By Tim Baffoe--
(670 The Score) In 2010, Calvin Johnson of the Detroit Lions caught it. In 2014, Dez Bryant of the Dallas Cowboys caught it. In 2017, Jesse James of the Pittsburgh Steelers caught it.
That I need not explain context for those incidents shows how dumb the NFL's interpretation or lack thereof of what's a catch has been an annual exercise in lunacy for years now. One of the most popular discussions involving its product has been deep flaws in the rules, which doesn't do much to help the league's issues with more viewers becoming disinterested. When too often the trending topics and snark on social media are almost weekly issues with what are eyes are telling us is real but the zebras are begging to differ, you'd think that some committee might get on top of fixing the problem.
Well, hey, one did. On Tuesday, the NFL competition committee banged their pomaded domes together and agreed that a dude wrapping his hands around a football or embracing it into his bosom for what's clearly a state of control should be called a catch. The "going to the ground" baloney will likely no longer be part of the determination.
"I think where we are unanimous," committee member and New York Giants owner John Mara told ESPN on Tuesday, "(are) plays like the Dez Bryant play in Green Bay, going to the ground, (and) the Calvin Johnson play from a couple of years ago. I think all of us agree that those should be completions. So let's write the language to make them completions."
"The Jesse James play, I think should be a completion, but I'm not sure we're unanimous on that. But plays where guys seem to make the catch and then make a football move with it, I think most of us agree those should be completions. Now it's just a question of coming up with the right language."
Oh happy day. It would appear that our long national nightmare of amazing athletes accomplishing amazing feats only to have hall monitors in New York gut-punchingly "well, actually" them is over. It's a tick pleasantly backward to football being what we used to watch and understand before the NFL got too drunk on regulating play and making referees arbiters of the asinine.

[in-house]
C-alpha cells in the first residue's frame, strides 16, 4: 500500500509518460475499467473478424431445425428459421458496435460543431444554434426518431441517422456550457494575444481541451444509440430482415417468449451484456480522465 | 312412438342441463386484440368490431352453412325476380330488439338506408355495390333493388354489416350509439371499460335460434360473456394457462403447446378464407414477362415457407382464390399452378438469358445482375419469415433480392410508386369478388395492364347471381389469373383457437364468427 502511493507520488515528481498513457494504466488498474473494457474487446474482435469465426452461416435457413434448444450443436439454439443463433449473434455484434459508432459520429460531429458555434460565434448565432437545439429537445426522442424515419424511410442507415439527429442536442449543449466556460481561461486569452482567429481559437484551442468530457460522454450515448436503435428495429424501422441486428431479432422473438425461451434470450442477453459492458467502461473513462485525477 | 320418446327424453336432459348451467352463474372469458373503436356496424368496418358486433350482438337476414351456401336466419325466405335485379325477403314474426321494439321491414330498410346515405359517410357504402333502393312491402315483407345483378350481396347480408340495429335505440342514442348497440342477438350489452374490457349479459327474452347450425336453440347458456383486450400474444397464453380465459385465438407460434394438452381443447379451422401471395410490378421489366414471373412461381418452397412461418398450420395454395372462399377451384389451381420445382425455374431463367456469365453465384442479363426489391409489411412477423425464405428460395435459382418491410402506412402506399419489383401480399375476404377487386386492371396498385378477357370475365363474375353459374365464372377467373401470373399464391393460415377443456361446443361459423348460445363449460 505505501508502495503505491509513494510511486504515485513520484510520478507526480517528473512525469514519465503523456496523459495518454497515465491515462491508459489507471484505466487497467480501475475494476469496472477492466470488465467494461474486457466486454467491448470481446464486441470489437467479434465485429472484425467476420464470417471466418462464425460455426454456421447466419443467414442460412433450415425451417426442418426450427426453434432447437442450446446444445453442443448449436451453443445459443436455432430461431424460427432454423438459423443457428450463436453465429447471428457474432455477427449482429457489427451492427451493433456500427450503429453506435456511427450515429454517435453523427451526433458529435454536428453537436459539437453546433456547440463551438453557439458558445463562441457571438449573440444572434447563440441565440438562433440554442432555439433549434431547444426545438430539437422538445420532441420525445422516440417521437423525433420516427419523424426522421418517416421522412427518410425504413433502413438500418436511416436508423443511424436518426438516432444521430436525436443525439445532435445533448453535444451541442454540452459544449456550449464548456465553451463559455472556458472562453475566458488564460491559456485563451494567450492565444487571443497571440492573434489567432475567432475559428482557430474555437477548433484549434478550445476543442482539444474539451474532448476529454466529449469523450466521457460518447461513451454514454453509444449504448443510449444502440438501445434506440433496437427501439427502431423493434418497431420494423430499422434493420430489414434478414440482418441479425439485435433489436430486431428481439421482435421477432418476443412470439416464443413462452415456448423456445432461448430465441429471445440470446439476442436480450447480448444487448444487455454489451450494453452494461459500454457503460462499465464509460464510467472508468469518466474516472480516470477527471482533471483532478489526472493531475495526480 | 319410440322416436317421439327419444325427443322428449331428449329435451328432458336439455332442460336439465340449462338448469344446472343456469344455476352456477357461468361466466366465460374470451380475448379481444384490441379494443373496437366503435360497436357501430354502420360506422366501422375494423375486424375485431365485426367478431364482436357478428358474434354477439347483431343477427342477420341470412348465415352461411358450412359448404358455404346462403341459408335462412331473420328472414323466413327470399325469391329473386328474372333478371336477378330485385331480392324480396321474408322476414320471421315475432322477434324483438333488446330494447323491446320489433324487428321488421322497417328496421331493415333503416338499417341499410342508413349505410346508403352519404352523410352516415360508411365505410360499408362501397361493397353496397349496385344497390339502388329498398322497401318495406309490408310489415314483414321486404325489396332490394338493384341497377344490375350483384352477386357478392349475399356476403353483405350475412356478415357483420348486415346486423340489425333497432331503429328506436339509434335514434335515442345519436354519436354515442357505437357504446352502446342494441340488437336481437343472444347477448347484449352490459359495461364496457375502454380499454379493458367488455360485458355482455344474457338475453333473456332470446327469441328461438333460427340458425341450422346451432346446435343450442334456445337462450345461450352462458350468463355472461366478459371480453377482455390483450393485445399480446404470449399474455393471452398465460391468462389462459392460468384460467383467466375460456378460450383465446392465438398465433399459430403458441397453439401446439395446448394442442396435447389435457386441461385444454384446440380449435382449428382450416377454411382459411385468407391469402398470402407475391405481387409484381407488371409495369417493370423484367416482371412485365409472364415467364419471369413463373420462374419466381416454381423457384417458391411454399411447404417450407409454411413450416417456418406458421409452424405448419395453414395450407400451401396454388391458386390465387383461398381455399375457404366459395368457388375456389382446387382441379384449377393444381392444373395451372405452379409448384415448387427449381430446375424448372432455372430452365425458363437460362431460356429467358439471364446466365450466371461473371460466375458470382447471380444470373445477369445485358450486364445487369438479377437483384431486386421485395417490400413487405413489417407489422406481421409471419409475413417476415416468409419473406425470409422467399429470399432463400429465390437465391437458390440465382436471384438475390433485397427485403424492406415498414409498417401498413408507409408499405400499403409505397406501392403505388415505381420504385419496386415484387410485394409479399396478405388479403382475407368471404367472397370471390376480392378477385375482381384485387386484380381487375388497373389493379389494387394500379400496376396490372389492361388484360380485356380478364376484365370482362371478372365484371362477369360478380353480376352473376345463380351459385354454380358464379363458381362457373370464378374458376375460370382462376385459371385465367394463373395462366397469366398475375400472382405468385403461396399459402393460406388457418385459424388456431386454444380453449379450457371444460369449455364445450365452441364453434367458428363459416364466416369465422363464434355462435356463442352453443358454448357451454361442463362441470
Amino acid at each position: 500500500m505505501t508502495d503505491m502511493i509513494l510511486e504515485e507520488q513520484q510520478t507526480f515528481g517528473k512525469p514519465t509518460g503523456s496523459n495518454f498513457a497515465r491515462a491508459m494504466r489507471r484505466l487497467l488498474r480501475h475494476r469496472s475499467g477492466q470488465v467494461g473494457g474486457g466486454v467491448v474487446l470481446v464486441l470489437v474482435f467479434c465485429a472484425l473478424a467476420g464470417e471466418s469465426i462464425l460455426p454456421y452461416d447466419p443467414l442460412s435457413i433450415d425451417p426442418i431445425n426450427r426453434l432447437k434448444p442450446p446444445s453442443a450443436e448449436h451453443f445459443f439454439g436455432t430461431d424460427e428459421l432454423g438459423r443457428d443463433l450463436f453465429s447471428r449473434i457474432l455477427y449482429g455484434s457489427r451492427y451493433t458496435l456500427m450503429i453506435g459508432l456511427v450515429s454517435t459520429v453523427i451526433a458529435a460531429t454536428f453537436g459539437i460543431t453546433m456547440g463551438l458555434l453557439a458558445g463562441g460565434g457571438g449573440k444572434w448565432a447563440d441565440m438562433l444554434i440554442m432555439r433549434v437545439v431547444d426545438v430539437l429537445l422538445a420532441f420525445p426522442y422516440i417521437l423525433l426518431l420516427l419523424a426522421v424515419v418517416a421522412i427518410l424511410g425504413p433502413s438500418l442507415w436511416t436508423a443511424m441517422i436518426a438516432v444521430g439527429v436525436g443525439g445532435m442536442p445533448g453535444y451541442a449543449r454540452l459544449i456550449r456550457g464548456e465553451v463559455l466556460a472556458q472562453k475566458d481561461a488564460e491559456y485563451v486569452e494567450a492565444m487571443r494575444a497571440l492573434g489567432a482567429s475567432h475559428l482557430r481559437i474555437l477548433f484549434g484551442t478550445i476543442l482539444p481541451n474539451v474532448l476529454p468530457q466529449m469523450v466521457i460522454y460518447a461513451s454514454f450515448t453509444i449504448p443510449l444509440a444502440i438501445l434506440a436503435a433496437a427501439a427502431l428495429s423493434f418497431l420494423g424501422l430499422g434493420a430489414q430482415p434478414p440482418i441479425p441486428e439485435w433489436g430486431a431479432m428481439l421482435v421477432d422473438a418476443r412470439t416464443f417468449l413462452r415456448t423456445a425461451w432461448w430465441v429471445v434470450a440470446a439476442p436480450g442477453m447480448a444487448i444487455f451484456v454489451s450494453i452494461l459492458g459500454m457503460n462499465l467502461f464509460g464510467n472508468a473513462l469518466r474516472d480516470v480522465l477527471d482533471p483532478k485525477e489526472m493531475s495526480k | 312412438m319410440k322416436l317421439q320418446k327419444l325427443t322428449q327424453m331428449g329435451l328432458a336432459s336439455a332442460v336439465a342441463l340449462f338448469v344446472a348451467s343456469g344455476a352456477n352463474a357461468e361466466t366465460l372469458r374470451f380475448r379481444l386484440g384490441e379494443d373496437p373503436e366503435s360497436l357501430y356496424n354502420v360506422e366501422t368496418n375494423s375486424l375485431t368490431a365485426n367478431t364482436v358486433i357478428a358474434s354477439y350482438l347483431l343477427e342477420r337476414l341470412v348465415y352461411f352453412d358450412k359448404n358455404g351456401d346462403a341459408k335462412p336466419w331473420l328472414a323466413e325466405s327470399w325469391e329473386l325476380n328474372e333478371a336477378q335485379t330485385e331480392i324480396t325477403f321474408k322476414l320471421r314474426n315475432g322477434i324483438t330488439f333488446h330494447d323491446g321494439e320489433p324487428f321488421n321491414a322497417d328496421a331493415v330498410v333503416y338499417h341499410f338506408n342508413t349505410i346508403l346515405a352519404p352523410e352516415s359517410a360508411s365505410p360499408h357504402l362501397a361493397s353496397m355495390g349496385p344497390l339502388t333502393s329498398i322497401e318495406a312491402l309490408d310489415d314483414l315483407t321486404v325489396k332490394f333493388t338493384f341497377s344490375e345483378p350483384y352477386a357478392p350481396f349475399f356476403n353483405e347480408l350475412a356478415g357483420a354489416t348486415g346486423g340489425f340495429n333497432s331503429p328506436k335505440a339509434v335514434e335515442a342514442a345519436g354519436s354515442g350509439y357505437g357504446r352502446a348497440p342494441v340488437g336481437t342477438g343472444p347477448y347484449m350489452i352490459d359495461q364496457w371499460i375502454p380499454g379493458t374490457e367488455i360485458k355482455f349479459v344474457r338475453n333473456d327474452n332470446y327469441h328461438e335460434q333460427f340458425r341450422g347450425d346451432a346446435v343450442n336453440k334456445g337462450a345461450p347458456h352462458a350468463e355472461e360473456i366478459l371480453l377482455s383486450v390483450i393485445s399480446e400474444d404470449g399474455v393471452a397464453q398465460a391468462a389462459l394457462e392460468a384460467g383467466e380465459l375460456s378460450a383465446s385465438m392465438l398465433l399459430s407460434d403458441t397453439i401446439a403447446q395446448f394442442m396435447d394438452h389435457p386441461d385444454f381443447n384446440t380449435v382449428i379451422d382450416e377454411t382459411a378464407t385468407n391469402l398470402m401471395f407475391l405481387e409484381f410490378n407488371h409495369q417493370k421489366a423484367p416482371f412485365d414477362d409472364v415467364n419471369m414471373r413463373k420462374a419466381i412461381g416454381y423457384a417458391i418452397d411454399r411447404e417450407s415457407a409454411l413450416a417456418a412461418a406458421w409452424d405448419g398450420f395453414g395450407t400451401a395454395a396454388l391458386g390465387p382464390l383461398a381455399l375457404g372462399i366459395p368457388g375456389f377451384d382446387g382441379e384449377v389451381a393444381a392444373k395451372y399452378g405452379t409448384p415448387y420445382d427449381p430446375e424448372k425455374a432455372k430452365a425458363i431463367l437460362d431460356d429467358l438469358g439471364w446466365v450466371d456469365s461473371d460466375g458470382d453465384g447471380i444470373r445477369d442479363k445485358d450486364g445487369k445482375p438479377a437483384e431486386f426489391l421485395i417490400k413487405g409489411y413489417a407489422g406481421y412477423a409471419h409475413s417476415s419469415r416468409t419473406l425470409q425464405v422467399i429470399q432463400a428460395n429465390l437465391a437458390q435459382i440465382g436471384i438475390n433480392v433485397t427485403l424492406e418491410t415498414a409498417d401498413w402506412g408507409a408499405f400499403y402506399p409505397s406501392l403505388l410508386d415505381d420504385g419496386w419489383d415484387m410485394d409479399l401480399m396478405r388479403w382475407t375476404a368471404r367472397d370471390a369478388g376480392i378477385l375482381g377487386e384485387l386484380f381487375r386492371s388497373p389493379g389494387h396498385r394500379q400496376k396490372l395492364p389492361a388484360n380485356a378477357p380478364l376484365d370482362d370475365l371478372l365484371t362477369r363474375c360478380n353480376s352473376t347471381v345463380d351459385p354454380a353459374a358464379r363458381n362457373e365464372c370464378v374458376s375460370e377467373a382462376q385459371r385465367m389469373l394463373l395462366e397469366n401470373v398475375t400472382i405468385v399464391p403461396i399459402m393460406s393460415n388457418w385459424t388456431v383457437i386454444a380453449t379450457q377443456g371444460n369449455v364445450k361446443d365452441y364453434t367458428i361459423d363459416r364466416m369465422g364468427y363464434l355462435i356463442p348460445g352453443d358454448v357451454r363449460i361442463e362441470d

Commissioner Roger Goodell even hinted prior to the Super Bowl that this day was coming. After telling Fox Sports Radio that he was "not just somewhat concerned, I am concerned" that fans no longer know what the hell a catch is, he followed up at his annual press conference.
"From our standpoint, I would like to start back, instead of adding to the rule, subtracting the rule," Goodell said. "Start over again and look at the rule fundamentally from the start. Because I think when you add or subtract things you can still lead to confusion. These rules are very complex -- you have to look at what the unintended consequences are of making a change, which is what the competition committee, in my view, does so well and with so much thought.
"We're trying to supplement that here a little bit by ... giving them some thought (and) starters of the ideas we think we can focus on. ... Clearly catch, no-catch has been a lot of discussion and a lot of disagreement ... and I think we can clarify this rule and I think we can do it with a lot of hard work (and) focus and get to a place where -- I'm not going to tell you there won't be controversy, but I believe we can get to a much better place."
That's a lot of typical Goodellspeak for "Yeah, this is really stupid." And then a bunch of owners agreed with him. And then the owners for once got together and around a lunch that probably cost as much as the Department of Defense paying a team for forced patriotism and decided that an obvious catch that doesn't stand shall not stand.
A rule change won't make the Steelers' loss to the New England Patriots in December null. It's not going to make Cowboys fans any less insufferable. And the fact that it's not yet clear how the rule will be modified and could totally still be needlessly convoluted because, hey, it's still the NFL.
"It's easy to say the rule has got to be changed," Mara said, "but coming up with the right language is a challenge."
But at least it seems likely that we'll have one less actual football thing to yell about. Instead, we can channel the majority of that reserve angst into productive, reasoned discussions about all of the game's intersections with politics.
Tim Baffoe is a columnist for 670TheScore.com. Follow Tim on Twitter @TimBaffoe. The views expressed on this page are those of the author, not Entercom or our affiliated radio stations.
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